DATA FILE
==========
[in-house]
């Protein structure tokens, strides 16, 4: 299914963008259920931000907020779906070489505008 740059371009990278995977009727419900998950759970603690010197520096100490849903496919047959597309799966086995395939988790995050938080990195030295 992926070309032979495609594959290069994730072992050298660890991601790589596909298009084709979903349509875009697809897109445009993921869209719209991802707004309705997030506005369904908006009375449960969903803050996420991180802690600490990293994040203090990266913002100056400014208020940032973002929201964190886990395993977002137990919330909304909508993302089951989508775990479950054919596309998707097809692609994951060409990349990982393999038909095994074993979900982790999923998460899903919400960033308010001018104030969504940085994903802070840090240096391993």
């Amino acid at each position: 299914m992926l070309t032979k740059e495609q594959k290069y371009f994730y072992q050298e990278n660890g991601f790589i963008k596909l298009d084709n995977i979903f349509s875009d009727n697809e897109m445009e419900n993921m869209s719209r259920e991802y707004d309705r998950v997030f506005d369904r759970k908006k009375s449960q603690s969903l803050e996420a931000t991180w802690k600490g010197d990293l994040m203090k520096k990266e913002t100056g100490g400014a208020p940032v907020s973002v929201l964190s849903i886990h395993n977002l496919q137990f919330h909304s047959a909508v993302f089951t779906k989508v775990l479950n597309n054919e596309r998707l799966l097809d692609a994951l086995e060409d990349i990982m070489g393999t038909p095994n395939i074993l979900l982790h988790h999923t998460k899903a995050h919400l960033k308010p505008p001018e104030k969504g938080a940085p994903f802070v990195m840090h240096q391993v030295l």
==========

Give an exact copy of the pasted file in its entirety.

[in-house]
């Protein structure tokens, strides 16, 4: 299914963008259920931000907020779906070489505008 740059371009990278995977009727419900998950759970603690010197520096100490849903496919047959597309799966086995395939988790995050938080990195030295 992926070309032979495609594959290069994730072992050298660890991601790589596909298009084709979903349509875009697809897109445009993921869209719209991802707004309705997030506005369904908006009375449960969903803050996420991180802690600490990293994040203090990266913002100056400014208020940032973002929201964190886990395993977002137990919330909304909508993302089951989508775990479950054919596309998707097809692609994951060409990349990982393999038909095994074993979900982790999923998460899903919400960033308010001018104030969504940085994903802070840090240096391993």
């Amino acid at each position: 299914m992926l070309t032979k740059e495609q594959k290069y371009f994730y072992q050298e990278n660890g991601f790589i963008k596909l298009d084709n995977i979903f349509s875009d009727n697809e897109m445009e419900n993921m869209s719209r259920e991802y707004d309705r998950v997030f506005d369904r759970k908006k009375s449960q603690s969903l803050e996420a931000t991180w802690k600490g010197d990293l994040m203090k520096k990266e913002t100056g100490g400014a208020p940032v907020s973002v929201l964190s849903i886990h395993n977002l496919q137990f919330h909304s047959a909508v993302f089951t779906k989508v775990l479950n597309n054919e596309r998707l799966l097809d692609a994951l086995e060409d990349i990982m070489g393999t038909p095994n395939i074993l979900l982790h988790h999923t998460k899903a995050h919400l960033k308010p505008p001018e104030k969504g938080a940085p994903f802070v990195m840090h240096q391993v030295l």